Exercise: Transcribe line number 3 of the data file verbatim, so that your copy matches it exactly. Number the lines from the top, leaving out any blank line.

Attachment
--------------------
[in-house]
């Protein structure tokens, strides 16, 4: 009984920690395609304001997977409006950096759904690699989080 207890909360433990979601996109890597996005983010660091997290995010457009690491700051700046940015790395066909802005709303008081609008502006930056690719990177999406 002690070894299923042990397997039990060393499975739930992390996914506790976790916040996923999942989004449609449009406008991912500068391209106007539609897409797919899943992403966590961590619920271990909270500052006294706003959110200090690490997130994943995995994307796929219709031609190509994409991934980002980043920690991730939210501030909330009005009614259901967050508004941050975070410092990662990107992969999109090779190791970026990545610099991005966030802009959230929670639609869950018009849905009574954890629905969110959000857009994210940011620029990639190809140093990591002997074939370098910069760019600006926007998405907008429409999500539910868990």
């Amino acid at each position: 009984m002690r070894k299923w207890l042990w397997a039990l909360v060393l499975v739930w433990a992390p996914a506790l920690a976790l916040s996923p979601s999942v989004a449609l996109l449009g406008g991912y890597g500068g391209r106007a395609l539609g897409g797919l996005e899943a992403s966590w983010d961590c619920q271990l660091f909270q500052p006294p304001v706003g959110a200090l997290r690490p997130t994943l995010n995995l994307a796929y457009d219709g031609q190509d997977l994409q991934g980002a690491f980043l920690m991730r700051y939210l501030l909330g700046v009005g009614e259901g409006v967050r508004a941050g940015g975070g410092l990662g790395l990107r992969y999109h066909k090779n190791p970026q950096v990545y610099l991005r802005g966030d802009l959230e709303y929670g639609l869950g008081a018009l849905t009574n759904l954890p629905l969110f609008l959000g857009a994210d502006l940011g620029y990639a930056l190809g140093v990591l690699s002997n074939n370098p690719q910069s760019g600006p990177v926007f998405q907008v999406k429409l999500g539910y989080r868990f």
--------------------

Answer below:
């Amino acid at each position: 009984m002690r070894k299923w207890l042990w397997a039990l909360v060393l499975v739930w433990a992390p996914a506790l920690a976790l916040s996923p979601s999942v989004a449609l996109l449009g406008g991912y890597g500068g391209r106007a395609l539609g897409g797919l996005e899943a992403s966590w983010d961590c619920q271990l660091f909270q500052p006294p304001v706003g959110a200090l997290r690490p997130t994943l995010n995995l994307a796929y457009d219709g031609q190509d997977l994409q991934g980002a690491f980043l920690m991730r700051y939210l501030l909330g700046v009005g009614e259901g409006v967050r508004a941050g940015g975070g410092l990662g790395l990107r992969y999109h066909k090779n190791p970026q950096v990545y610099l991005r802005g966030d802009l959230e709303y929670g639609l869950g008081a018009l849905t009574n759904l954890p629905l969110f609008l959000g857009a994210d502006l940011g620029y990639a930056l190809g140093v990591l690699s002997n074939n370098p690719q910069s760019g600006p990177v926007f998405q907008v999406k429409l999500g539910y989080r868990f």